Voting power (5): The Deegan-Packel and Holler power indices

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We have explored the Banzhaf and Shapley-Shubik power indices, which both consider the ways in which any voter can be pivotal, or critical, or necessary, to a winning coalition.

A more recent power index, which takes a different approach, was defined by Deegan and Packel in 1976, and considers only minimal winning coalitions. A winning coalition \(S\) is minimal if every member of \(S\) is critical to it, or alternatively, that \(S\) does not contain any winning coalition as a proper subset. It is easy to see that these are equivalent, for if \(i\in S\) was not critical, then \(S-\{i\}\) would be a winning coalition which is a proper subset.

Given \(N=\{1,2,\ldots,n\}\), let \(W\subset 2^N\) be the set of all minimal winning coalitions, and let \(W_i\subset W\) be those that contain the voter \(i\). Then we define \[ DP_i=\sum_{S\in W_i}\frac{1}{|S|} \] where \(|S|\) is the cardinality of \(S\).

For example, consider the voting game \[ [16;10,9,6,5] \] Using the indicies 1 to 4 for the voters, the minimal winning coalitions are \[ \{1,2\},\{1,3\},\{2,3,4\}. \] and hence

\begin{align*} DP_1 &= \frac{1}{2}+\frac{1}{2} = 1 \cr DP_2 &= \frac{1}{2}+\frac{1}{3} = \frac{5}{6} \cr DP_3 &= \frac{1}{2}+\frac{1}{3} = \frac{5}{6} \cr DP_4 &= \frac{1}{3} \end{align*}

and these values can be normalized so that their sum is unity: \[ [1/3,5/18,5/18,1/9]\approx [0.3333, 0.2778,0.2778, 0.1111]. \] In comparison, both the Banzhaf and Shapley-Shubik indices return \[ [0.4167, 0.25, 0.25, 0.0833]. \]

Allied to the Deegan-Packel index is Holler's public-good index, also called the Holler-Packel index, defined as \[ H_i=\frac{|W_i|}{\sum_{j\in N}|W_j|}. \] In other words, this index first counts the number of minimal wining coalitions that contain \(i\), and then normalises those values for the sum to be unity.

In the example above, we have voters 1, 2, 3 and 4 being members of 2, 2, 2, 1 minimal winning coalitions respectively, and so the power indices are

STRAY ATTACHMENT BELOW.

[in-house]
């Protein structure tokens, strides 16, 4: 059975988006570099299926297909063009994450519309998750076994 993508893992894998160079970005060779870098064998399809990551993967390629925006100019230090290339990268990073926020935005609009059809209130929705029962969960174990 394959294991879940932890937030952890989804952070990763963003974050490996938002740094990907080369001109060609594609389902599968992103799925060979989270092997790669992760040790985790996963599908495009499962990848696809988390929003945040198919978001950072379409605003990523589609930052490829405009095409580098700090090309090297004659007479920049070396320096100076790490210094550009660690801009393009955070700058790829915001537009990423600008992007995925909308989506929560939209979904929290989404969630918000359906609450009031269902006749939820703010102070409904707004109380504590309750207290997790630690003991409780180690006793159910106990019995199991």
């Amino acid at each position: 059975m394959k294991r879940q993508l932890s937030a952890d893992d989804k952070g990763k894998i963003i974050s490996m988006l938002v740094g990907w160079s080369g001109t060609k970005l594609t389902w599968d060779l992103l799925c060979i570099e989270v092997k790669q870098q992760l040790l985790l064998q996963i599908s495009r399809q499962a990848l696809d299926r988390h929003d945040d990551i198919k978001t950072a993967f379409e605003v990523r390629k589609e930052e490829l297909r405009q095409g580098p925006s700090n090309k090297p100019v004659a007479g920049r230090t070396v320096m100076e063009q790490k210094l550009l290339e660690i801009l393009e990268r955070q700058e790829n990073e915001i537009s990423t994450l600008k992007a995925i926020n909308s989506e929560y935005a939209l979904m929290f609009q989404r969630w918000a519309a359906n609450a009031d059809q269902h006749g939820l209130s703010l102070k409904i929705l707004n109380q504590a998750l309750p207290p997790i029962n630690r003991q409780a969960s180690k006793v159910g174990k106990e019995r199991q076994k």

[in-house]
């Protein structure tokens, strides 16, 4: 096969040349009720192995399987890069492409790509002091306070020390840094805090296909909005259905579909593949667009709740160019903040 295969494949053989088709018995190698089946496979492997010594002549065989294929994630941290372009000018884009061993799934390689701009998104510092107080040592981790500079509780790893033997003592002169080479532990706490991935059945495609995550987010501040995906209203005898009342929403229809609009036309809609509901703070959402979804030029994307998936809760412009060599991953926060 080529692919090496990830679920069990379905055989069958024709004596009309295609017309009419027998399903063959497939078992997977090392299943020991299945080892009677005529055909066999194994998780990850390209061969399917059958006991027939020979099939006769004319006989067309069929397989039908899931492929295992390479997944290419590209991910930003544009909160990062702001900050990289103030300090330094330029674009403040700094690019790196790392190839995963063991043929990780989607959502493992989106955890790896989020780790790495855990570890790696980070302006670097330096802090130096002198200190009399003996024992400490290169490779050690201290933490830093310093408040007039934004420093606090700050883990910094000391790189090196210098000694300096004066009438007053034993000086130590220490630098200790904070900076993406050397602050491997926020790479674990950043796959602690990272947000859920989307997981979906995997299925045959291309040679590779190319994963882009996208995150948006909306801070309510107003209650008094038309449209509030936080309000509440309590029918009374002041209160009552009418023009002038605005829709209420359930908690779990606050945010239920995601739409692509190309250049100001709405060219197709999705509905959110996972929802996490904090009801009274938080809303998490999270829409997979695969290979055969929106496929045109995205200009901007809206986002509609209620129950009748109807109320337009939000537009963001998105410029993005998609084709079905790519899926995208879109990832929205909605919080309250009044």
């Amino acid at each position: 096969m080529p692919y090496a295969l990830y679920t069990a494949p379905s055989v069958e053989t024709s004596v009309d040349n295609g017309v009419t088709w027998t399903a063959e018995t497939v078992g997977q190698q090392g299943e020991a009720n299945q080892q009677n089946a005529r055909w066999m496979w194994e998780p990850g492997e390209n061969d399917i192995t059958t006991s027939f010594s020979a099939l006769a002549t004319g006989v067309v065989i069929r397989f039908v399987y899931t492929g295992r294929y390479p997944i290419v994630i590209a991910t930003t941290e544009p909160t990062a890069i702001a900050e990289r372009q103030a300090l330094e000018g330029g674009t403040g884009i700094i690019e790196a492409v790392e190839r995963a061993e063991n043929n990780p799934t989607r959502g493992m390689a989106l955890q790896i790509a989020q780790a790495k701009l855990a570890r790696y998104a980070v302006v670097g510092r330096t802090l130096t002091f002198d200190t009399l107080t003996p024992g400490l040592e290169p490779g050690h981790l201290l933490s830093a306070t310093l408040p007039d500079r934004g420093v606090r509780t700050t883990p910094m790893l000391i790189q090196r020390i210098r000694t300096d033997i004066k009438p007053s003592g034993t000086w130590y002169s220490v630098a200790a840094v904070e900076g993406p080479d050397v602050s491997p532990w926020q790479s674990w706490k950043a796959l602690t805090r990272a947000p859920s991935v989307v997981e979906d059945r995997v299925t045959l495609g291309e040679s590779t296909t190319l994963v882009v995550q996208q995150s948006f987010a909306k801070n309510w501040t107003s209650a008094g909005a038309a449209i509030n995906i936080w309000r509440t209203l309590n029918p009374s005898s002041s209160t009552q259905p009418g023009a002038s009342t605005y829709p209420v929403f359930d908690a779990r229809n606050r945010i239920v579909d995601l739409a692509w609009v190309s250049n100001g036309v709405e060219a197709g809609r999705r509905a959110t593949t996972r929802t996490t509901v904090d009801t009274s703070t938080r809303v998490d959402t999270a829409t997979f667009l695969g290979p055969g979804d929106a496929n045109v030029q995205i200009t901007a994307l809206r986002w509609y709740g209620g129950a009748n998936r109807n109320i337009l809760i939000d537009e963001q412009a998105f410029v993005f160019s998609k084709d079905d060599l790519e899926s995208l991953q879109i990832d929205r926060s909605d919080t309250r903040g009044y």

\[ [2/7, 2/7, 2/7, 1/7] \approx [0.2857,0.2857,0.2857,0.1429]. \]

Implementation (1): Python

We can implement the Deegan-Packel in Python, either by using itertools, or simply rolling our own little functions:

def all_subsets(X):
    T = [[]]
    for x in X:
	T += [t+[x] for t in T]
    return(T)

def is_subset(A,B):
    out = True
    for a in A:
	if B.count(a) == 0:
	    out = False
	    break
    return(out)

def mwc(q,S,T):
    if len(T) == 0:
	return(S)
    else:
	if sum(T[0]) >= q:
	    S += [T[0]]
	    temp = T.copy()
	    for t in temp:
		if is_subset(T[0],t):
		    temp.remove(t)
	    return(mwc(q,S,temp))
	else:
	    return(mwc(q,S,T[1:]))
def prod(A):
    m = len(A)
    n = len(A[0])
    p = 1
    for i in range(m):
	for j in range(n):
	    p *= A[i][j]
    return(p)

Of the three functions above, the first simply returns all subsets (as lists); the second tests whether one list is a subset of another (treating both as sets), and the final routine returns all minimal winning coalitions using an elementary recursion. The function starts off considering all subsets of the set of weights, and goes through the list until it finds one whose sum is at least equal to the quota. Then it removes all other subsets which are supersets of the found one. The calls the routine on this smaller list.